Rooted in place, tradition and history, Salal + Cedar is a ministry of the Anglican Diocese of New Westminster that strives to be accessible to all bodies.
We meet regularly for worship outdoors, education, and action. We are part of a growing movement across Turtle Island (North America) of communities of Christians re-connecting to the creation-values and land covenants at the core of our tradition; we practice contemplative ecology and spiritually-rooted action.
Our first Eucharist, August, 2015
Salal + Cedar is rooted in place, tradition and history:
Seeking transformative encounters with the species and geography local to the Fraser River, the Salish Sea basin, and the wider Cascadia bioregion
Exploring wilderness, sustainability, and justice themes in Christian scriptures and Anglican social teaching through study and worship
Learning about our roots and roles, as individuals and as a church, in the multi-racial, labour, and Indigenous-Settler history of lower-mainland British Columbia
Salal + Cedar is a community for people in and around Vancouver who:
Have a heart for creation
Feel most connected to God in ocean, forest, river, and field
Are deeply concerned about the global climate emergency and want to respond effectively.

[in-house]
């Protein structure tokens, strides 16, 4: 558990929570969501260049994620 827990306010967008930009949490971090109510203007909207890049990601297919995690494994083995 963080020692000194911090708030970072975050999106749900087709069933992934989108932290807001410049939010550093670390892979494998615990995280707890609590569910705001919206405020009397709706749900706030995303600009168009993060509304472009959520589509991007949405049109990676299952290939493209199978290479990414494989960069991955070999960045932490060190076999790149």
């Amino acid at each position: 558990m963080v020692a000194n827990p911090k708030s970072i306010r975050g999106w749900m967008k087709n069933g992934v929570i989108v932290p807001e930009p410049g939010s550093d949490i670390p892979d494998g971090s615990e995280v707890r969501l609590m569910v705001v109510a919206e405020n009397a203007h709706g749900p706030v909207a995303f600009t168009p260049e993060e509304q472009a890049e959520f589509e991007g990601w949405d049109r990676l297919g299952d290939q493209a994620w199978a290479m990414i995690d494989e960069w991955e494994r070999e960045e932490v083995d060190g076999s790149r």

Want to bring their faith to work for ecological justice
Are environmental activists, who keep their faith quiet
Believe racial justice, economic justice, and environmental justice are all connected
Prayer and paddle direct action
Ecumenically, we identify with both the Watershed Discipleship and Wild Church Movements. Watershed Discipleship refers both to watersheds as natural geographic divisions, and to the fact that we are at a watershed moment in terms of climate crisis. Watershed Discipleship communities are asking, “What does it mean to be a follower of the Jesus Way here, among the land, water, creatures, and people of a particular place?” Wild Church communities worship outdoors and see the creatures, elements, and geography of the natural world as co-leader and participant.
Rooted in the Anglican incarnational theology, we are part of a growing commitment to the Fifth Mark of Mission “to strive to safeguard the integrity of creation and sustain and renew the life of the earth.” The video report below from the Diocese of New Westminster’s youth environmental engagement assessment highlights our Marks of Mission Champion project. A written report can be viewed here.
What are people saying about Salal and Cedar?
“It was a privileged feeling to be there in the forest on Saturday morning, peaceful, and blessed.” —Dora Harvey, St. Catherine
“There’s something good and right about being outside, as opposed to being inside which is actually quite exclusive, being outside you’ve opened your circle of prayer to anyone who wants to come in.” —Aaron White, 614 Community
“I feel passionately and vibrantly that our environment is foundational, as I don’t have time and energy to do everything, this ministry is essential and we are putting our money into this program.” —Alecia Greenfield, St. Clements
“First Nations, have a holistic worldview being part of land and relationship to Mother Earth in a real, familial and animate way. Our values and beliefs tell us to take care of our own Mother on whom we depend for sustainable living.” —Brander McDonald, Indigenous Justice Ministries Coordinator, diocese of New Westminster
“Congratulations on this wonderful and inspiring project!” —Ched Myers, Bartimaeus Institute